Softwood demonstrates some fun- damental differences between Canada and the United States regarding public and private ownership of natural resources. In Canada, most provincial governments own Crown forest land and determine an important component in the price of the timber and logs that are used to produce softwood lumber, i.e., the stumpage fees that forest compa- nies pay for the right to harvest trees. Canada’s four Atlantic provinces are largely exceptions to this rule, because most of their forests are privately owned. In the United States, most forests are also privately owned, and market forces are supposed to drive pricing decisions.

Americans are wary of Canadian provincial government forest policies, which they find unfamiliar and opaque. Many Americans believe that reduced stumpage fees are used to promote local employment and other political objectives rather than to recover the actual costs of timber pro- duction. On the other hand, many Canadians see softwood as an American challenge to Canada’s sovereignty and our ability to manage our natural resources in the public interest. However, any such challenge to Canadian sovereignty does not origi- nate in the United States. Instead, the challenge arises in international treaty obligations, which Canada voluntarily assumed several decades ago. Restrictions on Canada’s ability to subsidize its domestic industry are found in the multilateral trade treaty that preceded the WTO, the 1947 General Agreement on Tariffs and Trade (the GATT). Article VI(6) of the GATT stated that ”œThe term ”˜counter- vailing duty’ shall be understood to mean a special duty levied for the pur- pose of offsetting any bounty or sub- sidy bestowed, directly or indirectly, upon the manufacture, production or export of any merchandise.” In its January 2004 decision, the WTO Appellate Body found that Canadian stumpage practices may constitute an actionable subsidy.

In sum, the fact that Canadian government practices may be consid- ered actionable subsidies does not arise from unilateral American harassment. The limits placed on the role Canadian governments may play in the econo- my arise from multilateral treaty obli- gations that Canada has voluntarily assumed. Canada has assumed some of these obligations as a result of Ottawa’s policy of pursuing multilateral treaties to offset American influence. These international treaty obligations have reduced the scope of Canadian nation- al sovereignty and the role that provincial governments can play in the forest industry. As a result, Canadians must recog- nize that there are also costs associated with the benefits that flow from Canada’s multi- lateralist foreign and economic policies. It is not a one-way street.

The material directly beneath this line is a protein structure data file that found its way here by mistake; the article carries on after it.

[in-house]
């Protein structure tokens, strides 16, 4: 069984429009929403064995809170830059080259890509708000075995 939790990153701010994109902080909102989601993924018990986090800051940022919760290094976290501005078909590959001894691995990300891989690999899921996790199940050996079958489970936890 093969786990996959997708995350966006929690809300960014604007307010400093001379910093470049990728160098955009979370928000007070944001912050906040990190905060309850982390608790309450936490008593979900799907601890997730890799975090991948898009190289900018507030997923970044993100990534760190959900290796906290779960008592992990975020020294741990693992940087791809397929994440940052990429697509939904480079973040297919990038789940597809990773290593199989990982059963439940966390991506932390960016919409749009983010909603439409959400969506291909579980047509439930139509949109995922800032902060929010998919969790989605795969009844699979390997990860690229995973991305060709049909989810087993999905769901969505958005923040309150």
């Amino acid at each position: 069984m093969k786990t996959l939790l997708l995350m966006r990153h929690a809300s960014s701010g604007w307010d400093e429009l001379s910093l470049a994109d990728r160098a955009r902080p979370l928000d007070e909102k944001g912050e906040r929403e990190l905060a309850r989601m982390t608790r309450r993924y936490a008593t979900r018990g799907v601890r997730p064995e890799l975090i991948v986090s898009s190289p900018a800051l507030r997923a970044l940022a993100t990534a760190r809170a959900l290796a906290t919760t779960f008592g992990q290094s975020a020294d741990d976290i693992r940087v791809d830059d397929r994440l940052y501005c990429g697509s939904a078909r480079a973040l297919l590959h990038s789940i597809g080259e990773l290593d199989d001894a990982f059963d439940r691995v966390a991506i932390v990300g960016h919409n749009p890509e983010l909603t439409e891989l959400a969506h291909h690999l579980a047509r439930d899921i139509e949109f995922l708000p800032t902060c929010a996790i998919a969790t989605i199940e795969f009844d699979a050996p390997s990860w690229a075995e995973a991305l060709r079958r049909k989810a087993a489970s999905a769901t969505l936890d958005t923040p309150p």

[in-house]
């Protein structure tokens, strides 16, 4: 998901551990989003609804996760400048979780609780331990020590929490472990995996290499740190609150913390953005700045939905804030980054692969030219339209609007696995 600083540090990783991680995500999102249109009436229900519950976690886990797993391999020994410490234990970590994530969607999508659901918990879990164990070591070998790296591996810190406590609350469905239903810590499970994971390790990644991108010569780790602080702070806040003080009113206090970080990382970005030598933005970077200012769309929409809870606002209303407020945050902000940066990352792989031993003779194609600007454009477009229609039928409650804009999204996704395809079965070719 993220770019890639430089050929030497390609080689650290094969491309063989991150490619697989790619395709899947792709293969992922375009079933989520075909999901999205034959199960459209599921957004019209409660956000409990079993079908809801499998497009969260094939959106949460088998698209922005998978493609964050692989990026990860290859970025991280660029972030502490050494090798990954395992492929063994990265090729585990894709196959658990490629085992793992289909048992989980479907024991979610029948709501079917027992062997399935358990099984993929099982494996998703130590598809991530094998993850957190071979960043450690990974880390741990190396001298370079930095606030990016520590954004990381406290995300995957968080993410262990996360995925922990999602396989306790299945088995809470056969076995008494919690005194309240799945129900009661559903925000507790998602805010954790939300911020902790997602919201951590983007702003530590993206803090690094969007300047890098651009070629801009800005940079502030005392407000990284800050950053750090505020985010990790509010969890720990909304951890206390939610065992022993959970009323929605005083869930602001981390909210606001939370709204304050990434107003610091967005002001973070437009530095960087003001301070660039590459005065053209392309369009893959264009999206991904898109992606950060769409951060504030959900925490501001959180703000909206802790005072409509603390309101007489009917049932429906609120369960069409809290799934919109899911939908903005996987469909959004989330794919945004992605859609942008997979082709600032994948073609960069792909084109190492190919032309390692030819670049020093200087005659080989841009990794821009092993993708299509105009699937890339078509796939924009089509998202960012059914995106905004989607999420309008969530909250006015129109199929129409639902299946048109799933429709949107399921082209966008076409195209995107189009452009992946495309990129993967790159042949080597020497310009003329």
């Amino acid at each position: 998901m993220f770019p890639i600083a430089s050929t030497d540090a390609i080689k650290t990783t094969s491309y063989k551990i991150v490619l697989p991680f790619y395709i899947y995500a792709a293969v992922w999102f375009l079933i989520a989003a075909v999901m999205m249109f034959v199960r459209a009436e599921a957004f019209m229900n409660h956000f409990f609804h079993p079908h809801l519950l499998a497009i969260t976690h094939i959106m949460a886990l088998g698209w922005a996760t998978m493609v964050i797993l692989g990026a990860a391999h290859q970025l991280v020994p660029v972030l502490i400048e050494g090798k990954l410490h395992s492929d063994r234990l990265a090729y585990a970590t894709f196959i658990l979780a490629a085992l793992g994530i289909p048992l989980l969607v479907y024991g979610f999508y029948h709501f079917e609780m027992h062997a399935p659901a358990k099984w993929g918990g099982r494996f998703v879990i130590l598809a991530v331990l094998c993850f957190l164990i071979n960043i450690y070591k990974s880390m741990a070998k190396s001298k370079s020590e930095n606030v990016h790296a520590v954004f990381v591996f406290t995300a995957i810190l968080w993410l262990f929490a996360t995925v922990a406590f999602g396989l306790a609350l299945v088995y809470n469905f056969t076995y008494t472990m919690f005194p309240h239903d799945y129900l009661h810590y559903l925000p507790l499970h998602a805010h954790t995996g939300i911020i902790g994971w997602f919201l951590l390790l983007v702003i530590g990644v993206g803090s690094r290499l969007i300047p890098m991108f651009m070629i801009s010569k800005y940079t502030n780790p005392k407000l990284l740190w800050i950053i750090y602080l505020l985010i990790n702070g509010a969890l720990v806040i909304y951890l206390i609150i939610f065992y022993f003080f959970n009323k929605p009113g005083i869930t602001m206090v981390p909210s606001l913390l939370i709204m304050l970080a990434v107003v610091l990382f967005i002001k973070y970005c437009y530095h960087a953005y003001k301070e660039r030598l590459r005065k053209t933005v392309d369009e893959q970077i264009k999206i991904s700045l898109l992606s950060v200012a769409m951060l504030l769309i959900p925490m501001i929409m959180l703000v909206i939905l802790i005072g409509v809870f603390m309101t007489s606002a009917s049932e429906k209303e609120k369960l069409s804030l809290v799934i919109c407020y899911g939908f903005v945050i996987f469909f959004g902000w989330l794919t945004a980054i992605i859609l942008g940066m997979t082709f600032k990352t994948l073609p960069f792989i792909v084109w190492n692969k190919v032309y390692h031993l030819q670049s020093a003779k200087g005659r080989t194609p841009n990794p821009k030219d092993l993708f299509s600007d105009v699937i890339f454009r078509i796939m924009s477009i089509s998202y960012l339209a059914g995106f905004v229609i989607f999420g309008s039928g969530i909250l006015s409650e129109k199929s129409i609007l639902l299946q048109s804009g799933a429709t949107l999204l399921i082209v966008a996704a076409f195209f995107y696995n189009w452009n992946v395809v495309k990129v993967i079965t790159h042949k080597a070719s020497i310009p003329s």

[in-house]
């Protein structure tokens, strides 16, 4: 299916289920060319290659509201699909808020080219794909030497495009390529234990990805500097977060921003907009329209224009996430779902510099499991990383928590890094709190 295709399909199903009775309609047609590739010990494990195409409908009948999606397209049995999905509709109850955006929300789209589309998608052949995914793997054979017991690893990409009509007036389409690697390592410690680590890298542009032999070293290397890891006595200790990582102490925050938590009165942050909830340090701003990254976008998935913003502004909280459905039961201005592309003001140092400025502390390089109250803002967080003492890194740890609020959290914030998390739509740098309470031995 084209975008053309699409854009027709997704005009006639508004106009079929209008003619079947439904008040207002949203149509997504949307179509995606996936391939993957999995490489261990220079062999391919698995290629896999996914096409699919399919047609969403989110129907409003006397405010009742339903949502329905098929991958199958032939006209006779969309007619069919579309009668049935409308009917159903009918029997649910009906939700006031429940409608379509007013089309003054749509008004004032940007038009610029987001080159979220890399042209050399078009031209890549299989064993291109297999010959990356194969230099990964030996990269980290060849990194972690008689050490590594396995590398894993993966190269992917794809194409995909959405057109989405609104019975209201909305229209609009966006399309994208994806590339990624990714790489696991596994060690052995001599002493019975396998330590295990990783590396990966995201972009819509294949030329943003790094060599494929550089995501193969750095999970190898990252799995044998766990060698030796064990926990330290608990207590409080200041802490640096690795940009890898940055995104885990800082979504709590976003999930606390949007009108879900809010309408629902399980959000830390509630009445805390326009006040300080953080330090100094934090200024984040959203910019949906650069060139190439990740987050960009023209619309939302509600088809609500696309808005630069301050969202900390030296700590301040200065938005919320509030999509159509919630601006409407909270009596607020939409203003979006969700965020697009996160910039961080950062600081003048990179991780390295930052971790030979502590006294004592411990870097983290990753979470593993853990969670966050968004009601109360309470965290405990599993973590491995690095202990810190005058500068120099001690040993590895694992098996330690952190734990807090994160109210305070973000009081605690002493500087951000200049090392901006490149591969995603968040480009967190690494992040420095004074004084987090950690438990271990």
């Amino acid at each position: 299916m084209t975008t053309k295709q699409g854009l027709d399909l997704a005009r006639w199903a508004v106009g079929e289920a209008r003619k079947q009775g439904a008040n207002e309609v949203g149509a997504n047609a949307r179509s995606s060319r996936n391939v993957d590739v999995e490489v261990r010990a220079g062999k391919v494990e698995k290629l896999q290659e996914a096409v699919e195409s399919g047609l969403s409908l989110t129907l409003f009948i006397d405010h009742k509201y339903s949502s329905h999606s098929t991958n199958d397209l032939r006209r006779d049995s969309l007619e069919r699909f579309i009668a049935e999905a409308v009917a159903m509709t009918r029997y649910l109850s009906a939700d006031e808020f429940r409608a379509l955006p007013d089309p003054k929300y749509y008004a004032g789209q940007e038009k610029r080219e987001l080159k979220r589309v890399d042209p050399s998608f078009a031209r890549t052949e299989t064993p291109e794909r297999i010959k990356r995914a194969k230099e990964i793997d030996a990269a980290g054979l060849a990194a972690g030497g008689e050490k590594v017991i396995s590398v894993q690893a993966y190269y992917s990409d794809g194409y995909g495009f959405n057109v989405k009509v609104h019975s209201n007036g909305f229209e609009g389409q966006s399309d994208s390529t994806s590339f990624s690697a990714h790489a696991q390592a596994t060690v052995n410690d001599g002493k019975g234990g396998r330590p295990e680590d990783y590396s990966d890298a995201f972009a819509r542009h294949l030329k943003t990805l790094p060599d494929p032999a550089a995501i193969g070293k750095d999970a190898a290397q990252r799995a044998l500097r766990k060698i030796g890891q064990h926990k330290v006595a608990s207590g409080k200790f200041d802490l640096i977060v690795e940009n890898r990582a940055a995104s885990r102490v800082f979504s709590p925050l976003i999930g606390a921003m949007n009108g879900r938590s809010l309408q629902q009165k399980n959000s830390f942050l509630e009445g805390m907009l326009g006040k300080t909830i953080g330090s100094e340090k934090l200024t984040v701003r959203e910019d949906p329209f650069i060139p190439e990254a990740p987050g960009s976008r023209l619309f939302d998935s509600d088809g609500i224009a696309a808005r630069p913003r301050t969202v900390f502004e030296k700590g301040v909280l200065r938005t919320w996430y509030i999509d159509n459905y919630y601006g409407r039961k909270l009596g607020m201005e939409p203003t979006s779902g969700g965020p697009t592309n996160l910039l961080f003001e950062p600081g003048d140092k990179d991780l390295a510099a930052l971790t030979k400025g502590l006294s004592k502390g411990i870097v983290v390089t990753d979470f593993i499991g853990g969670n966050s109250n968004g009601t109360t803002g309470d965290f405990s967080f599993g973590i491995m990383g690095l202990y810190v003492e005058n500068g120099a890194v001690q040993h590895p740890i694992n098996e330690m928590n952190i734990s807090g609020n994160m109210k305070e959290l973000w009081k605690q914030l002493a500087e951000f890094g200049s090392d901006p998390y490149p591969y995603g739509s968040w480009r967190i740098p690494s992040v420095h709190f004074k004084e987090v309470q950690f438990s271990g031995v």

International dispute resolution cannot solve all political problems

Notwithstanding numerous dispute resolution proceedings, softwood continues to strain the Canada-United States relationship. The argument that the ongoing softwood saga is solely a result of NAFTA’s failure to adopt effective dispute resolution provisions does not withstand scrutiny. In addition to numerous NAFTA review pro- ceedings, there have been several WTO dispute settlement proceedings, none of which has resolved the dispute.

At the present time, sovereign nations are not willing to transfer all of their diplomatic, military or economic dispute resolution powers to interna- tional organizations like the United Nations or the WTO. Under the WTO dispute resolution system, a nation that violates its WTO commitments is not required to change the offending law or policy, it is merely required to pay the price that may be extracted through other nations’ right to retaliate.

In the preceding section, I dis- cussed the limits that international treaty obligations can impose on national sovereignty. The flipside of this point is that national sovereignty imposes limits on the ability of inter- national dispute resolution to solve problems. NAFTA’s chapter 19 is a case in point.

Under article 1904(1) of NAFTA, Canada and the United States have not relinquished all of their national sovereignty to a suprana- tional decision-making body that applies commonly agreed upon rules. Instead, they have merely agreed to ”œreplace judicial review of final antidumping and countervailing duty determinations with binational panel review.”

First, it must be recognized that ”œjudicial review” is not the same as a trial de novo or an independent full fledged reconsideration of a decision. Strictly speaking, judicial review is not an appeal to another body that has full decision-making powers. For example, if an aggrieved American exporter wish- es to use NAFTA’s chapter 19 to contest a final injury determination of the Canadian International Trade Tribunal, annex 1911 of the NAFTA states that the grounds for review are defined by subsection 18.1(4) of Canada’s Federal Court Act. In softwood, Canadian chal- lenges of American final dumping, sub- sidy or injury determinations are governed by the standard of review defined by the United States Tariff Act of 1930, which requires review panels to ”œhold unlawful any determination, finding, or conclusion found…to be unsupported by substantial evidence on the record, or otherwise not in accor- dance with law.”